H-Bomb tests unleash a giant radioactive Jurassic-era monster whose Tokyo temper tantrum cant be stopped by conventional weapons. But what about the mysterious Dr. Serizawa and his "Oxygen Destroyer?" Re-edited for U.S. release, this is the uncut, undubbed and uncensored Japanese original - with 40 minutes of footage deleted from the "Raymond Burr version" (see Sept. 1). "Magnificent. . .Visionary . . . The great movie monster of the post World War II era." - J. Hoberman, Village Voice. 2:45, 6:25, 10:05

    (1968, ISHIRO HONDA)
    Mt. Fuji-based aliens from the planet Kilaak use their remotes to destroy New York, Peking and Moscow -- via Godzilla, Mothra and Rodan. An all-star Toho monster mash, with Anguirus, Baragon, Spiega, and multi-headed King Ghidorah just for starters! "The ultimate Japanese monster movie!" - Michael Weldon, The Psychotronic Encyclopedia. 1:00, 4:40, 8:20

    AUGUST 29/30 SUN/MON
    (1961, ISHIRO HONDA)
    When two identical six-inch twin princesses, guardians of a mysterious giant egg, are kidnapped and forced to sing in a Japanese nightclub, the eggs larva transforms into a really pissed-off giant moth. One of the best-loved of all kaiju eiga, with the memorable title song performed by "The Peanuts." 1:00, 4:35, 8:10

    Ebirah, Horror of the Deep causes trouble in GODZILLA VS THE SEA MONSTER © 1966 Toho Co., Ltd.
    The original Japanese sub-title says it all: Great Battle in the South Seas. The Big G teams with Mothra to battle Ebirah, a giant crab-like crustacean, and nuke-toting terrorists "The Red Bamboo." "An underrated entry in the Godzilla canon." - Steve Ryfle. 2:55, 6:30, 10:05

    (1960, ISHIRO HONDA)
    When Earth is attacked by flying saucers in the year 1965, a new super-weapon is sent to clash with the alien invaders. Featuring an Akira Ifukube score and impressive Eiji Tsuburaya special effects, including the destruction of the Golden Gate Bridge and the burning of New York! 1:00, 4:15, 7:30

    (1958, ISHIRO HONDA)
    The Blob, Nippon style, as cops and crooks take on radioactive creatures that turn men and women into pools of living green ooze. One of Hondas most serious antinuclear films, though this dubbed version features a scene in which every single character has the unmistakable voice of Paul Frees (Rocky & Bullwinkles "Boris Badenov"). 2:40, 5:55, 9:10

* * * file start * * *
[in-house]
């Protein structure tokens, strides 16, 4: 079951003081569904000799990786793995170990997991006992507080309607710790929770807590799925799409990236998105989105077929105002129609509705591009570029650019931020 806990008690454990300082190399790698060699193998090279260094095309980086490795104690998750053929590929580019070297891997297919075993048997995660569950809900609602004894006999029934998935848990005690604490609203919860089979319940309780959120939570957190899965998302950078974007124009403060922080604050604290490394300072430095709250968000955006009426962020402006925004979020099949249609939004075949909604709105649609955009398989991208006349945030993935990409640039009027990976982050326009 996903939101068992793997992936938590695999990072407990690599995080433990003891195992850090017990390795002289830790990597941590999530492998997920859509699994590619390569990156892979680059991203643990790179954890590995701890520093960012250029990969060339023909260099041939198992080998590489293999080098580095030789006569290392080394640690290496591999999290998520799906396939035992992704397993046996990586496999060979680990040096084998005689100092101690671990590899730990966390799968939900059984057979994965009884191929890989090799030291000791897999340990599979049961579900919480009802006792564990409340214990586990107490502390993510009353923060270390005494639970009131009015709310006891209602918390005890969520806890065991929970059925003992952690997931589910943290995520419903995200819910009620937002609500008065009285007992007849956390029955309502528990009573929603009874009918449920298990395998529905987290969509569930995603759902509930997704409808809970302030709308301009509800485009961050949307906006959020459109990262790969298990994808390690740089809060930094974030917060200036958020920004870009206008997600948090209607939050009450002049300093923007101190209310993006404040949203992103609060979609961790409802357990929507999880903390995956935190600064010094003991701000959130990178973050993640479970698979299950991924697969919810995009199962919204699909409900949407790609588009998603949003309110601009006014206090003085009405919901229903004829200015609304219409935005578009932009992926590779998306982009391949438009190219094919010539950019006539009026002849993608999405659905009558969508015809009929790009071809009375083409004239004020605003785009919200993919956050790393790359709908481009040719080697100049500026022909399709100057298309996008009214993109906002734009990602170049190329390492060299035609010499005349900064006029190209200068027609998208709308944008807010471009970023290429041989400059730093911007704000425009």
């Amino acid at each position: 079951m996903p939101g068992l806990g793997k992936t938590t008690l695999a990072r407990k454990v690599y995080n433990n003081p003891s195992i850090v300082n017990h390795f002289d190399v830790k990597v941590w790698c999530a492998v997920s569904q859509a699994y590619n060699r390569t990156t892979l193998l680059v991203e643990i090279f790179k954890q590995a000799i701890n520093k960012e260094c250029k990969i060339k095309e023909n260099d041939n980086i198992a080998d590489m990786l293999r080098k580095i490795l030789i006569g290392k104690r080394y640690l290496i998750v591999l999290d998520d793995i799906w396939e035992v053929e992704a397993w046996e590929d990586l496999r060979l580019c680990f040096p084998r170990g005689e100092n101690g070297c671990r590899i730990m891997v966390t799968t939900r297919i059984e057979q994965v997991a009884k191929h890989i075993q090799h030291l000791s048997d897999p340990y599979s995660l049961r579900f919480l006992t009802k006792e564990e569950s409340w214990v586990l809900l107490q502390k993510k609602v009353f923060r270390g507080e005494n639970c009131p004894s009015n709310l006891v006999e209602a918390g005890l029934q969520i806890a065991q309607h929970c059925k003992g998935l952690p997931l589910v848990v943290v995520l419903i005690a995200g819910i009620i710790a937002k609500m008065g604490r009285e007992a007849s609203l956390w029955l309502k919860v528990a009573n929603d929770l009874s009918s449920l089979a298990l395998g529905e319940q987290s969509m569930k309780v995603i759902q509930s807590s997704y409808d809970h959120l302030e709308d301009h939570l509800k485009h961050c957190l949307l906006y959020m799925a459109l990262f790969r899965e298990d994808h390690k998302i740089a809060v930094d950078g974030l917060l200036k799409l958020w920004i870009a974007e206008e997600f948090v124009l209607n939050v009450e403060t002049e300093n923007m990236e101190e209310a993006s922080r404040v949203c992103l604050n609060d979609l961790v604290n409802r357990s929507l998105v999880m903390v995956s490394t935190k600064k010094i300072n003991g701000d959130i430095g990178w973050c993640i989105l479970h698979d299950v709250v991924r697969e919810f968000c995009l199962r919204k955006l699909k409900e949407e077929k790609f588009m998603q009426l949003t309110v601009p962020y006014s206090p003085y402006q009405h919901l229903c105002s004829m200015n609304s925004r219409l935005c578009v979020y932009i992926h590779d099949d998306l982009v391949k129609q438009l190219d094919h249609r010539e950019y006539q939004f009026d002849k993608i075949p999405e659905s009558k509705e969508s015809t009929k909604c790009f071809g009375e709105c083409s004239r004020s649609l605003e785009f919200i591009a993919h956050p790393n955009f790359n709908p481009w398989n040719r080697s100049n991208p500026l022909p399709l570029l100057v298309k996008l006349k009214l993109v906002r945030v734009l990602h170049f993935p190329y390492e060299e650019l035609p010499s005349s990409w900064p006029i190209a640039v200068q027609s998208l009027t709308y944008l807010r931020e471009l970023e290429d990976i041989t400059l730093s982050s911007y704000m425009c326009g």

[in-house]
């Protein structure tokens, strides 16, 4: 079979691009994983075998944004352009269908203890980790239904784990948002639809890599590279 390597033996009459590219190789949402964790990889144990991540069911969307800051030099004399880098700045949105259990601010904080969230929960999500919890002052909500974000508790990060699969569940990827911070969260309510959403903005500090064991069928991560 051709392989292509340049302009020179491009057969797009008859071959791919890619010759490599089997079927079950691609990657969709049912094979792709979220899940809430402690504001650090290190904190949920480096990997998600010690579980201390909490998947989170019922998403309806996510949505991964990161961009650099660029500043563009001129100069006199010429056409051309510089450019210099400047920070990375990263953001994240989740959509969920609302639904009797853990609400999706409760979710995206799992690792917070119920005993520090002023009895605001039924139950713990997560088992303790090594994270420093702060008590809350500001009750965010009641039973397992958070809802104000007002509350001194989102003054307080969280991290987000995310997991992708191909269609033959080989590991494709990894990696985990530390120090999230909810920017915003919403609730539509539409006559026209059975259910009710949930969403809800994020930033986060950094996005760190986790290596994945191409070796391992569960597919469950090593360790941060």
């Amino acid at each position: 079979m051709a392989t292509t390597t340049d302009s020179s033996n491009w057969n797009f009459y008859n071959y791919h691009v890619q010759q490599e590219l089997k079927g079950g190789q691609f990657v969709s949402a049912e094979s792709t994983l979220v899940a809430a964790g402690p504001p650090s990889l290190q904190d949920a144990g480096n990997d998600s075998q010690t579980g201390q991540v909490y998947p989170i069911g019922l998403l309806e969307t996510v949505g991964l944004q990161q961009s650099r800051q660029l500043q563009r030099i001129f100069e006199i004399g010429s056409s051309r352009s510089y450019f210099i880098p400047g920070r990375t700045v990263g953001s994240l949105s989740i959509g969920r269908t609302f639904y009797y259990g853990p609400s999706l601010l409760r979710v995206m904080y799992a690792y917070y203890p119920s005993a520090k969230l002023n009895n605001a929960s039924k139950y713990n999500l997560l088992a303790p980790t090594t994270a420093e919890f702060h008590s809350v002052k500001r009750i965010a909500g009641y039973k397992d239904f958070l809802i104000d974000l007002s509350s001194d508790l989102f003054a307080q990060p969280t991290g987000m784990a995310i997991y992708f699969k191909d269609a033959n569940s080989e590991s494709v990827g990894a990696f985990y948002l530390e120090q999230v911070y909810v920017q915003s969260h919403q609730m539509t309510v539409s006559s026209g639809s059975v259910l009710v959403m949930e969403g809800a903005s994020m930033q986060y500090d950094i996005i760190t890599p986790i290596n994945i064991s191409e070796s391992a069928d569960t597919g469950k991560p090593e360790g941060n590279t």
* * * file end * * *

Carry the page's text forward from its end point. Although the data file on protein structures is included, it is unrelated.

Raymond Burr sweats it out in a rare screening of GODZILLA, KING OF THE MONSTERS © 1954 Toho Co., Ltd.
    (1956, ISHIRO HONDA & TERRY MORSE) A post-Rear Window, pre-Perry Mason Raymond Burr stars as reporter Steve Martin (you heard us), who stops over in Tokyo just in time for the scoop of the century. Burrs scenes, inserted into the Japanese original, were filmed in Hollywood in a single day. This rare print includes the even-rarer final credit sequence. 2:55, 6:20, 9:45

    (1965, ISHIRO HONDA)
    In exchange for a miracle drug that would wipe out all disease, Earth lends its prized monsters Godzilla and Rodan to help rid far-off Planet X of the eponymous terror -- 3-headed King Ghidorah -- but astronauts Nick Adams and Akira Takarada get hip to the Xians ulterior motive. aka Invasion of the Astro-Monsters. 1:00, 4:30, 7:55

    Rodan and GODZILLA VS MONSTER ZERO © 1965 Toho Co., Ltd.
    (1967, JUN FUKUDA) U.N. weather control experiments on the Pacific island of Solgell cause the local plants and animals to grow to monstrous proportions, unleashing a horde of giant mantises - not to mention Spiega, a humongous spider - that terrorize the newlyhatched toddler of the title. But wheres Mrs. Godzilla? 1:00, 4:15, 7:30

    (1975, ISHIRO HONDA)
    Aliens, with the help of vengeful scientist Akihiko Hirata, send giant dinosaur Titanosaurus and cyborg monster MechaGodzilla to duke it out with the Real McCoy. Hondas directorial and Godzilla farewell, aka The Terror of Godzilla. 2:40, 5:55, 9:10

    The two greatest monsters in movie history just can't get along: KING KONG VS GODZILLA © 1962 Toho Co., Ltd.
    NEW 35mm PRINT!
    (1962, ISHIRO HONDA) The mighty Kong, drugged by stoop-to anything advertising men and dumped at the foot of Mt. Fuji, and Godzilla, freshly liberated from an Arctic iceberg after a U.S. atomic sub accident, go head to head for a TohoScope and color battle royale. 1:00, 4:30, 8:00